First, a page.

T&D World Magazine
High-Flying Testimonial

High-Flying Testimonial

Solar Impulse is proving as it flies across the globe that microgrids are functional and reliable for extended periods.

As a long time electric utility veteran, I have always been attracted to power generation technology. I have followed the development during my lifetime of everything from high-efficiency turbines to various renewable technologies.  Renewables are particularly fascinating to me because they have a potentially limitless fuel supply, which is free.  Ignoring initial capital cost, renewables have great allure, with one (big) catch.  The fuel is not controllable in terms of when it is available.  Hence, the keen, almost dogmatic interest regarding the development and demonstration of cost-effective energy storage technologies.  Most industry executives interviewed today will say that energy storage is going to absolutely revolutionize the power industry.

I’m still mulling that over because we are still seeing storage projects of all kinds, including the historic storage workhorse of our industry, pumped hydro, failing for economic reasons.  That will be a discourse for another day.  Right now, as a renewables advocate for the right applications, and a technology nerd all the time, I have to say one would be hard-pressed to find a cooler proof of reliable 24-7 renewables operation than the Si2 Solar Impulse aircraft.  You may have seen press clips about this plane and Grid Ops has obtained and run a clip on the Solar Impulse partnership with ABB, which is available here:  http://tdworld.com/generation-renewables/solar-impulse-plane-shows-feasibility-100-renewables-certain-apps

The story is amazing.  This plane, powered exclusively with solar power, has already flown halfway around the world and intends to complete its journey circling the world this year.  The plane has broken records for solar flight duration and distance as well as pilot firsts with its one-man crew.  It has four electric motors (17.4 HP each) powered by 17,248 (66 Kwh peak) solar cells and four 41Kwh Lithium ion batteries.  According to Wikipedia, its wingspan of 236 feet is just short of an Airbus A380.  It takes off, flies and lands on its own power.

ABB, which has partnered with the Solar Impulse team in its quest to circumnavigate the globe to stimulate interest in renewable energy, likens the aircraft to an advanced, self-contained, mobile microgrid.  That works for me…so cool.  Solar Impulse is proving as it flies across the globe that microgrids are functional and reliable for extended periods. Conveniently, the Solar Impulse application also perfectly matches my perception of most microgrids today.  It is a uniquely designed package of generation, storage and control systems with a unique operation and maintenance scenario.  This microgrid is designed to be “islanded”, but many microgrids are designed for grid connection with islanding as a short-term option during specific circumstances such as grid disruption or maintenance.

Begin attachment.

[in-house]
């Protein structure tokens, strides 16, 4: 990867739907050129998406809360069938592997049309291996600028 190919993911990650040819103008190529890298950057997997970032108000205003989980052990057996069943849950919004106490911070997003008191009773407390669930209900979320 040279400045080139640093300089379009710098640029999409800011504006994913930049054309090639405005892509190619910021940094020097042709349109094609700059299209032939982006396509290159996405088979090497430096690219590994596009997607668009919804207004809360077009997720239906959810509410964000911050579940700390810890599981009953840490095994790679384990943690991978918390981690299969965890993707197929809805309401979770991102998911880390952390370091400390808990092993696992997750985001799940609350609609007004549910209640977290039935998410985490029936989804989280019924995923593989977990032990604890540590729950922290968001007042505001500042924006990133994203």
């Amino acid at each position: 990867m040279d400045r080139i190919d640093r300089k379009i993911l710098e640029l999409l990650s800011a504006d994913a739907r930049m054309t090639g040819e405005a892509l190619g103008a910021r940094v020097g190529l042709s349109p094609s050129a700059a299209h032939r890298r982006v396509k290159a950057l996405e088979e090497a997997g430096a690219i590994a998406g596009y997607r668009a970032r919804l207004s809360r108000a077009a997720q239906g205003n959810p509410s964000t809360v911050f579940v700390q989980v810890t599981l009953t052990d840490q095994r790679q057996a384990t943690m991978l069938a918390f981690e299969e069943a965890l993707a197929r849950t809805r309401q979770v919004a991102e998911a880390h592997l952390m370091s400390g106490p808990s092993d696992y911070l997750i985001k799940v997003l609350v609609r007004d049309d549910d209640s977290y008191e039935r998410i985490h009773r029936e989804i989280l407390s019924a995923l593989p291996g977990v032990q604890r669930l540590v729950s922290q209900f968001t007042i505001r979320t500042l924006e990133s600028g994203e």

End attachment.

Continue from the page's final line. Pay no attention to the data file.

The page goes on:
While many of the microgrids we see domestically are fairly unique, the rationale for installing them usually falls in one of several categories:  achieving greater reliability or cost reduction.  Here too, the situations may be relatively unique; i.e., not something that will apply for the masses or at least not yet.  Another exciting example is where microgrid and renewable or other geographically unique resources can be used to bring power to remote locations. Solar Impulse Si2, true islands and areas of the globe not currently served with electricity are examples.

So how do we get from microgrids in relatively unique situations to a microgrid in every neighborhood and should we?  Undoubtedly, having microgrids connected to our distribution network is more complex than simply connecting distributed energy resources (DERs).  Microgrids may be a distribution planning challenge for utilities, but some would argue offer the prospect for greater system stability and predictability in the long run compared to DERs on a stand-alone basis.  Regulatory and business model challenges may also affect the propagation of microgrid applications.  However, at the end of the day, economics is likely to be the key factor.  While we are seeing great strides in cost reduction and technology improvements for renewables, DER and storage technologies, it remains difficult to provide service more economically than provided by most utilities, except in unique situations.  When that changes, it may be beneficial to have a microgrid providing some level of service in every neighborhood.

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